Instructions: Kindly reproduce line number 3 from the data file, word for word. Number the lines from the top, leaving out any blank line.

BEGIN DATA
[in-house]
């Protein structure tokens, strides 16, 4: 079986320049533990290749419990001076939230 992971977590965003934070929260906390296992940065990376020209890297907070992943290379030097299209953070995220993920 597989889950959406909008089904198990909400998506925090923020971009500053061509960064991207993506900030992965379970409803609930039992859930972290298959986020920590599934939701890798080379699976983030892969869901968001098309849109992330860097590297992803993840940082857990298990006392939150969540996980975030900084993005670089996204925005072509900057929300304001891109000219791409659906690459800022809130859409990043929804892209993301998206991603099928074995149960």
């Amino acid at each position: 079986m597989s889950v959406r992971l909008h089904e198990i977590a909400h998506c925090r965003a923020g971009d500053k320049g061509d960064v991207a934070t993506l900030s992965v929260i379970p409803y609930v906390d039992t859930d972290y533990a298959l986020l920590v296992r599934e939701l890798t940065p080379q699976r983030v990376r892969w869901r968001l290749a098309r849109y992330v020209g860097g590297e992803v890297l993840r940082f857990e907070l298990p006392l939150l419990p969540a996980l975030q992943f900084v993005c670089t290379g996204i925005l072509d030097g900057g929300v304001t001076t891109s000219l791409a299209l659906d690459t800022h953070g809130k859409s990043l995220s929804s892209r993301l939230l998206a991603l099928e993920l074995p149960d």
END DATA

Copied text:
């Amino acid at each position: 079986m597989s889950v959406r992971l909008h089904e198990i977590a909400h998506c925090r965003a923020g971009d500053k320049g061509d960064v991207a934070t993506l900030s992965v929260i379970p409803y609930v906390d039992t859930d972290y533990a298959l986020l920590v296992r599934e939701l890798t940065p080379q699976r983030v990376r892969w869901r968001l290749a098309r849109y992330v020209g860097g590297e992803v890297l993840r940082f857990e907070l298990p006392l939150l419990p969540a996980l975030q992943f900084v993005c670089t290379g996204i925005l072509d030097g900057g929300v304001t001076t891109s000219l791409a299209l659906d690459t800022h953070g809130k859409s990043l995220s929804s892209r993301l939230l998206a991603l099928e993920l074995p149960d």